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The Base Agent relies heavily on the file cache. All files being downloaded are downloaded directly to the cache and there it is being registered by MD5 checksum and file date. The MD5 checksum is generated by the client itself during file download. Upon completion, the checksum along with the LastModifiedDate of the file is saved in the cache dictionary. This MD5 checksum is the ID of the file when a new file job is created. When a new download file job is created, the BaseAgent requests the Front-end Server for the MD5 checksum of the file in question. This checksum is then used to ask if the file cache has a file with that particular checksum. I there is an entry in the cache dictionary, the cache will check if the file is physically present in the cache folder. If yes, the LastModifiedDate of the file is then compared to that of the cache dictionary. When/if matched, the file cache will respond 'yes' to the file request from the file job. This is done to ensure that all files are valid throughout the CapaInstaller installation.

Along with the MD5 checksum and the LastModifiedDate of the file, the number of times that that particular file has been requested is up-counted. The number of uses is later used when the file cache maintenance routine will prune the files in the cache in order to comply with the file cache settings. More seldom-used files are removed first.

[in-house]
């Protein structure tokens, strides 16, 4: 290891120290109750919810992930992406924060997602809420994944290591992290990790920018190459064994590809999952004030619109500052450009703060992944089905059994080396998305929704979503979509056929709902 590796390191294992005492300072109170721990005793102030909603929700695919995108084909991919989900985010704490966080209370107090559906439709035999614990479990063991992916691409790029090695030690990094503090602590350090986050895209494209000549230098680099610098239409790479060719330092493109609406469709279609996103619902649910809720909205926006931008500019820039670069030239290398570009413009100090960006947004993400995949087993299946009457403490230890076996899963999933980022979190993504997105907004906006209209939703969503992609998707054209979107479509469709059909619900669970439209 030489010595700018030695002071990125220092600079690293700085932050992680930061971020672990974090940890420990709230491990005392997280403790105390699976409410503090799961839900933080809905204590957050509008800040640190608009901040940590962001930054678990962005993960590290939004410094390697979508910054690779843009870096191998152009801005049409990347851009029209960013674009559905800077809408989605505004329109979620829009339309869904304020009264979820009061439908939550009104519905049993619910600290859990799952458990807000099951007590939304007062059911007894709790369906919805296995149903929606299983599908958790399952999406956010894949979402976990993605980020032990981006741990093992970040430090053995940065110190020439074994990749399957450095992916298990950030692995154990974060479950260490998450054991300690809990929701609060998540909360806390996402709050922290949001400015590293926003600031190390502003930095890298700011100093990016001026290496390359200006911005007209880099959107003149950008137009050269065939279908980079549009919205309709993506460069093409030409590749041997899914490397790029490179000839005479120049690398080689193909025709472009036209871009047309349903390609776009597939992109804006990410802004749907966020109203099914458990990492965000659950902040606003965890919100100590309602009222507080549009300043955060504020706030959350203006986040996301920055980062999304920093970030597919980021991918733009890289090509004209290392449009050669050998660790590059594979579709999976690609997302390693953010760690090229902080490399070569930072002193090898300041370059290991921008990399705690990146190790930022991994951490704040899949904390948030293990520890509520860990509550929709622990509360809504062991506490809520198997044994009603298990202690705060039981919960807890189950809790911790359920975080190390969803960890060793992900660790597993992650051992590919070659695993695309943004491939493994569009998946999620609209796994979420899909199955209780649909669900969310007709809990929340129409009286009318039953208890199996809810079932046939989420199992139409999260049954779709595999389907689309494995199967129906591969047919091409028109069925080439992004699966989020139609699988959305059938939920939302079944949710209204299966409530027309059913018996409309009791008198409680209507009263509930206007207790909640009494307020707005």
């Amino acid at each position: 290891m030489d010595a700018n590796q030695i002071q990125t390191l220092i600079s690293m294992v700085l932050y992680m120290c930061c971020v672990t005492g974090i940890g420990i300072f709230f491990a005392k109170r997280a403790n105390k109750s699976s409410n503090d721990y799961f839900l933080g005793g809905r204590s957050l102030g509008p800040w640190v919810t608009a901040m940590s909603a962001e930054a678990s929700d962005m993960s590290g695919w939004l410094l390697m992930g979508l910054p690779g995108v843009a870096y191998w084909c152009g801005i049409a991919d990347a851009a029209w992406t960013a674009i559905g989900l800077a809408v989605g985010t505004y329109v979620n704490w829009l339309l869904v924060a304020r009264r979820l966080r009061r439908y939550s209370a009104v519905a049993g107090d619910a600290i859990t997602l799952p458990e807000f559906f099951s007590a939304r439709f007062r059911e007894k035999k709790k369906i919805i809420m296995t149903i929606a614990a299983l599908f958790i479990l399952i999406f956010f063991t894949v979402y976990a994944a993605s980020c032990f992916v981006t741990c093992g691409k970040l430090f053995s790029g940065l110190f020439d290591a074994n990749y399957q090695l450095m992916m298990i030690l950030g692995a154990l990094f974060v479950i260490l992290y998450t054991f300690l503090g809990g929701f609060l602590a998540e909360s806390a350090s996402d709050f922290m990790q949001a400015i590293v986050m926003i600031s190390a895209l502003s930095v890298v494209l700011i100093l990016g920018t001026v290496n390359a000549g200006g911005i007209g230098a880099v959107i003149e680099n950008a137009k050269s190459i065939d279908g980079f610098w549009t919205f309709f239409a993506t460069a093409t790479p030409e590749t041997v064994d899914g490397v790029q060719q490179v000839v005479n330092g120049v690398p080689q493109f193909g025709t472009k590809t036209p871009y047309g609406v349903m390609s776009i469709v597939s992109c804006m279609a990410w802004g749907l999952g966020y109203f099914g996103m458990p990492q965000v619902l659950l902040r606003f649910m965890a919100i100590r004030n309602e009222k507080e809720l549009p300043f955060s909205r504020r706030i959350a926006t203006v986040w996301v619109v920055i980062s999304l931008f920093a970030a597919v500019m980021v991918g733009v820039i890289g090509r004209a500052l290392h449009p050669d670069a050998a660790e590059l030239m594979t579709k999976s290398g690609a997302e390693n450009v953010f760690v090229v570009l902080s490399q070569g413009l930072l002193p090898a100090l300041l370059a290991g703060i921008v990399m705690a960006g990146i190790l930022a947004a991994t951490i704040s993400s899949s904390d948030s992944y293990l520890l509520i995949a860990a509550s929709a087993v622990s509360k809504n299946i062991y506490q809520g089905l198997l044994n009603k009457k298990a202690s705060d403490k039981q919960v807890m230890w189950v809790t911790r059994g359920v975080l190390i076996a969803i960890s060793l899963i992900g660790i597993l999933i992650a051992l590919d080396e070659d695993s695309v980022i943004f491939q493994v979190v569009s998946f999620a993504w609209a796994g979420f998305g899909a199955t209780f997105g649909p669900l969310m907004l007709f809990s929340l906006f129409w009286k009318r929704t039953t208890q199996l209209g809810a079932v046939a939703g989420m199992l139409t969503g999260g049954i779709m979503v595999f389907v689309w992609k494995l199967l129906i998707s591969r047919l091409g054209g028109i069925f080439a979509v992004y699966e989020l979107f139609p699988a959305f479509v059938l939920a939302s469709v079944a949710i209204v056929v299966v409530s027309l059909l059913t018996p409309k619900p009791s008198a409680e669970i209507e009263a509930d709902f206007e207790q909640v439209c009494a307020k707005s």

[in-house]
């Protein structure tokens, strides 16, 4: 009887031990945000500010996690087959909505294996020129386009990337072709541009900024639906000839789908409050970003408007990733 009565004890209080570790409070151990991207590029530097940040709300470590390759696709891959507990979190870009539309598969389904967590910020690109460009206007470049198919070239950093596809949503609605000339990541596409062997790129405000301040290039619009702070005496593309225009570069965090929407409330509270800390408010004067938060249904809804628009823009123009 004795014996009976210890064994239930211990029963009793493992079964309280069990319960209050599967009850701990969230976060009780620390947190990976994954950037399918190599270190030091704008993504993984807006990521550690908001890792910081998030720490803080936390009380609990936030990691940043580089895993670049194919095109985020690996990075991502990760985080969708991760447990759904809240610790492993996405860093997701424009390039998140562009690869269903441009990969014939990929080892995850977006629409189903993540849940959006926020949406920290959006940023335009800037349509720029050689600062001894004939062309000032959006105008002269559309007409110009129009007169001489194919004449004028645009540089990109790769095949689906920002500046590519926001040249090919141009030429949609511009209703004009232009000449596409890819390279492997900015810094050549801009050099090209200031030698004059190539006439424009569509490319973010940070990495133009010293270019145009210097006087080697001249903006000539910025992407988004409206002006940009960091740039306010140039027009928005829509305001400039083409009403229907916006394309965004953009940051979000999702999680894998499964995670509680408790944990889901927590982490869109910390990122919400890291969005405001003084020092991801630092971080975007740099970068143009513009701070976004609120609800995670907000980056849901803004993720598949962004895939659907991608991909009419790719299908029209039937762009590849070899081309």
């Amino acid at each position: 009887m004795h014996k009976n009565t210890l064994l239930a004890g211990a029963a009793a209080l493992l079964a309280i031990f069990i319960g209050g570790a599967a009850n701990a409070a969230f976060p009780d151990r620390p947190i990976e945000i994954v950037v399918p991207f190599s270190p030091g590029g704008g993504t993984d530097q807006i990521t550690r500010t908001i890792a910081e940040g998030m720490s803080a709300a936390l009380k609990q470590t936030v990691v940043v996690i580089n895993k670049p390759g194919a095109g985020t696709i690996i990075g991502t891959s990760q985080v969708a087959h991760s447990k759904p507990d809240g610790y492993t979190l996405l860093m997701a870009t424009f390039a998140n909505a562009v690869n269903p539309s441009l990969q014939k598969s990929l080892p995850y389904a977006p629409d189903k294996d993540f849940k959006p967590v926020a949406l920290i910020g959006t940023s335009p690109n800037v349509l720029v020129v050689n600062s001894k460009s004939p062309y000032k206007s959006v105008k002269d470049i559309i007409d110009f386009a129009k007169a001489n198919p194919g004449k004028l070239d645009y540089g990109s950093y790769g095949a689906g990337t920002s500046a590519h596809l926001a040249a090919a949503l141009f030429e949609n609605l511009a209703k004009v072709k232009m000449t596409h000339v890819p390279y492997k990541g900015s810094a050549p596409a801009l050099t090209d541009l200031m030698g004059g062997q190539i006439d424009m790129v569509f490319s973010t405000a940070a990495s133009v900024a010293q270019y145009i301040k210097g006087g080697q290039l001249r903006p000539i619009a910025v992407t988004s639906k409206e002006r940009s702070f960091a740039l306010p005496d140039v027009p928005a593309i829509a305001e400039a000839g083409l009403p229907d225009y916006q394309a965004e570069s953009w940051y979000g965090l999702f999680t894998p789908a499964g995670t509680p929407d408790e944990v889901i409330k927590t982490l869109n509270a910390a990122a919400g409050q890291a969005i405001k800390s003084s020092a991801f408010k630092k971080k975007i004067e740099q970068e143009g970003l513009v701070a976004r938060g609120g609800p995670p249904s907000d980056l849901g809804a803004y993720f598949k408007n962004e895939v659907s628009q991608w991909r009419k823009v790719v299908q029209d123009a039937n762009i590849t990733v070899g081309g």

When the file cache module is trying to comply with settings, it has two properties to watch out for that are also a part of the Agent configuration from the Management Server to which the client computer is linked.

The CacheMaxSize is the upper limit for the files located in the cache, and the CacheMinFree is the amount of free space that can not be violated. Both values can be fixed (GB) or variable (%). For variable values, an exact amount is calculated on the basis of the disk size on which the file cache is located. So 30 % on a 955 GB disk is 286 GB.

Firstly the size of the cache folder (4.6 GB) is shown. Given that the maximum folder size is 100 GB, there is still room inside the cache for 95 GB of files.

Secondly, with 318 GB of free space and a configuration that dictates that 30% (286 GB) should be kept free, there is only room for an additional 32 GB of files in the cache.

The smaller of the two numbers (95 GB and 32 GB) means that the 'Space available in total' is 32 GB. When that limit is exceeded, the cache maintenance routine will prune old (seldom used files) in order to comply with the limits. In this particular case, the Base Agent is only capable of deleting 4.6 GB to meet the requirements.


The example above is set up artificially, only in order to demonstrate the mechanism of the file cache maintenance. A 30 % free disk configuration would probably never happen, but a 5 % or 10 % figure might.

The file count of the cache is shown along with the MD5 speed. This speed is the amount of data that the CPU is capable of processing when calculating MD5 checksums on average. The Hit rate is the number of times that the file cache was able to fulfill a file request from a file job looking for a file.

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